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Opinion
Andy Mukherjee

How Putin Ended Modi’s Cheap Natural Gas Dream

India was encouraging an expensive expansion of fuel networks in its cities with make-believe prices. Then the war happened.

Out of gas?: Modi waiting for Putin to arrive during a visit to India in December 2021.

Out of gas?: Modi waiting for Putin to arrive during a visit to India in December 2021.

Photographer: T. Narayan/Bloomberg

Call it poor judgment or bad luck, but India’s expansion of natural gas coverage to more than 90% of its population couldn’t have come at a worse time. In January, Adani Total Gas Ltd. and others won keenly contested licenses to add new areas to city gas networks; in February, Vladimir Putin invaded Ukraine. Suddenly, billions of dollars in investment are on shaky ground.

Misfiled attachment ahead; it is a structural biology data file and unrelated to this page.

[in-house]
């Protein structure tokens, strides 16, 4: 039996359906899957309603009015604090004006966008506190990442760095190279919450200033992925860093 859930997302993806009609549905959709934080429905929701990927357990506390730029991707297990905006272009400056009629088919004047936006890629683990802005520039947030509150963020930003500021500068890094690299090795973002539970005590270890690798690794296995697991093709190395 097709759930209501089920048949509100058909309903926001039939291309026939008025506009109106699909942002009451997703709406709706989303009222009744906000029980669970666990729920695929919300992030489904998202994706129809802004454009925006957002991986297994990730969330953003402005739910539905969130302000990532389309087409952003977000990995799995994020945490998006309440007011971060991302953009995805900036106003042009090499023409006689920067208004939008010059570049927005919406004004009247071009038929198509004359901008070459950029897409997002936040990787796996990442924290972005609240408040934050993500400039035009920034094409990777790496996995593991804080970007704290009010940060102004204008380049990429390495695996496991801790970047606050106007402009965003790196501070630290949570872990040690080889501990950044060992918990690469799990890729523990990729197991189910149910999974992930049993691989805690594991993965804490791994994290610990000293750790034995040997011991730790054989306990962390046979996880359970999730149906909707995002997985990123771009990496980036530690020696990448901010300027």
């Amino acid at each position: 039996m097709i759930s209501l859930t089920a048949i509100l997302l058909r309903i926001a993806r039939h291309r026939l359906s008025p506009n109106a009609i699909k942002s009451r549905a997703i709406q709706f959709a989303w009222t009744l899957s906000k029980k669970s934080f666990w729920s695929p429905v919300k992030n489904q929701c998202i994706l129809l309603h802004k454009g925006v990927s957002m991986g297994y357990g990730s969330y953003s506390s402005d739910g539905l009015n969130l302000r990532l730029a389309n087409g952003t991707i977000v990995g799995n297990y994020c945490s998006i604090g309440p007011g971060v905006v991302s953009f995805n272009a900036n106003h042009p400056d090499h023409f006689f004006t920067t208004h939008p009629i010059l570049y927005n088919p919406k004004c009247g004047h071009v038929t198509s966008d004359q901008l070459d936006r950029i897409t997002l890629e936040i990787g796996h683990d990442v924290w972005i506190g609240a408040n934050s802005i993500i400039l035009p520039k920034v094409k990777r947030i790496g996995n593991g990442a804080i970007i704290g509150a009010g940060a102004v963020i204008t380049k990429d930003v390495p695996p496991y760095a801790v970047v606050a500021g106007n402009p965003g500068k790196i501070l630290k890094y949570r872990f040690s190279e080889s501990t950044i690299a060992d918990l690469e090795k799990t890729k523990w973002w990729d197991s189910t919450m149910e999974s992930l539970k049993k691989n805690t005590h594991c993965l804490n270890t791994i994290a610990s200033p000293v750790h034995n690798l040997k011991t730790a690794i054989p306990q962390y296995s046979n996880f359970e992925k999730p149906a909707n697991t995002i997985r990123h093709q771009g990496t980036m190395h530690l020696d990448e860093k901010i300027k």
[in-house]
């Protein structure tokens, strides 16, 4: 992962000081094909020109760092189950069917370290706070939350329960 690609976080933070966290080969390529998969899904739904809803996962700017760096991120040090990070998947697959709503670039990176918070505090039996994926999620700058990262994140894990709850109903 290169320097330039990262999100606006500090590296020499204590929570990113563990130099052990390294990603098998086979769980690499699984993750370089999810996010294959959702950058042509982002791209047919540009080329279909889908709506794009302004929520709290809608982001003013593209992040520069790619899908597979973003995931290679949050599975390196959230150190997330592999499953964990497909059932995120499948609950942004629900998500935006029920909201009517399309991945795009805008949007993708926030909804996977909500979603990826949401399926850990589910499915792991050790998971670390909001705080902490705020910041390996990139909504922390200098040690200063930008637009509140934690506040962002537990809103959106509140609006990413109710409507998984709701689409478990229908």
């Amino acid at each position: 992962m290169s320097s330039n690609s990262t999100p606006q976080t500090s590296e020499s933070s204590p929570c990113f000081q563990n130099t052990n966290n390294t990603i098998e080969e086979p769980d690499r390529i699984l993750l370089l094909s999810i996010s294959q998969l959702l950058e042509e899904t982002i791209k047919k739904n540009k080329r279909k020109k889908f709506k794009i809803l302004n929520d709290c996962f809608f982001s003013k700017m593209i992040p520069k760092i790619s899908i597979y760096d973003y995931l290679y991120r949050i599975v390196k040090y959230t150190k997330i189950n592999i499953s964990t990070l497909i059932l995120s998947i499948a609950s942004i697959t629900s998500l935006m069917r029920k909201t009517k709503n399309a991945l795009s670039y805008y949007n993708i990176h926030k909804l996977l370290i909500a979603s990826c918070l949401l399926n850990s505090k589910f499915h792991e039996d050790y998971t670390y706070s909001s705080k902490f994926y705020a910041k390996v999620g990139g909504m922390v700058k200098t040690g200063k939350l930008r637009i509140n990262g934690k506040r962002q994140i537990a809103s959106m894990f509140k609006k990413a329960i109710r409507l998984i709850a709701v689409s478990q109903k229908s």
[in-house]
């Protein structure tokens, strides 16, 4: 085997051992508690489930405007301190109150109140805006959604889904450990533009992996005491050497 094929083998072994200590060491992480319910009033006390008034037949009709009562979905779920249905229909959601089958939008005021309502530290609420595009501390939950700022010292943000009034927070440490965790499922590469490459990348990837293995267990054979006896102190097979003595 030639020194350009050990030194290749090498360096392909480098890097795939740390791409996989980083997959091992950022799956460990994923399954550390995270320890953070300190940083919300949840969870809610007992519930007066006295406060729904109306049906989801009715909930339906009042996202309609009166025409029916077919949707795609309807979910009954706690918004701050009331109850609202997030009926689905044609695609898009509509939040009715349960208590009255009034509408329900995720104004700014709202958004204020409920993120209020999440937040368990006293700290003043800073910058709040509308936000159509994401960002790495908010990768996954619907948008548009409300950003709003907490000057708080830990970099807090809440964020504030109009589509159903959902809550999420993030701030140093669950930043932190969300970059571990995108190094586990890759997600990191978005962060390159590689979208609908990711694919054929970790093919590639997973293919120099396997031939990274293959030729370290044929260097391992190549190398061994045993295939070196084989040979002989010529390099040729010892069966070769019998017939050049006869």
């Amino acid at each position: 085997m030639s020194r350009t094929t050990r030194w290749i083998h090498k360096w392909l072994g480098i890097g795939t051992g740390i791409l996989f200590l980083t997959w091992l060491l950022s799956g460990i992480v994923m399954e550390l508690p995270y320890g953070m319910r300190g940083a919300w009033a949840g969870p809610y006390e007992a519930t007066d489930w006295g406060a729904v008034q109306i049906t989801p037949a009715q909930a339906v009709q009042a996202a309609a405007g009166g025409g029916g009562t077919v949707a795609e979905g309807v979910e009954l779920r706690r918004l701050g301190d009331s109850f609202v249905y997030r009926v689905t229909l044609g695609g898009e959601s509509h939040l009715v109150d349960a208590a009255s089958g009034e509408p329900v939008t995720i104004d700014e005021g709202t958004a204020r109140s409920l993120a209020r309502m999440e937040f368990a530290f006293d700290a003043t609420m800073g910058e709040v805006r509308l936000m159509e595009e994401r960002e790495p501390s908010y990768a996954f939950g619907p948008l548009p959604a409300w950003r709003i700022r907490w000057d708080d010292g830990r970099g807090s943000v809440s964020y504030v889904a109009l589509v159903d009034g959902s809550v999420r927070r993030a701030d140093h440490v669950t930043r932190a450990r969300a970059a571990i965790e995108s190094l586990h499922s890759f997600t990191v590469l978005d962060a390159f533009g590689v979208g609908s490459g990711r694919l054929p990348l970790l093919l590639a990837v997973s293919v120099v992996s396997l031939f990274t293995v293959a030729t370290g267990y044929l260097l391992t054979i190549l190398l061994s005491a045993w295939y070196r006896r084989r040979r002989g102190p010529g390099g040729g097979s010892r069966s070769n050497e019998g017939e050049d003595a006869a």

After an extraordinary surge last month, European spot prices of natural gas are stabilizing — at three times the average of the past decade. Contracted supplies of liquefied natural gas are cheaper, but with Europe scrambling to secure non-Russian fuel, the discount is shrinking, according to a Bloomberg News report last week. Worse still, it’s unlikely to be a blip: Credit Suisse Group AG predicts that the Russian gas deficit will lead to an annual global LNG shortage of nearly 100 million tons by the middle of the decade.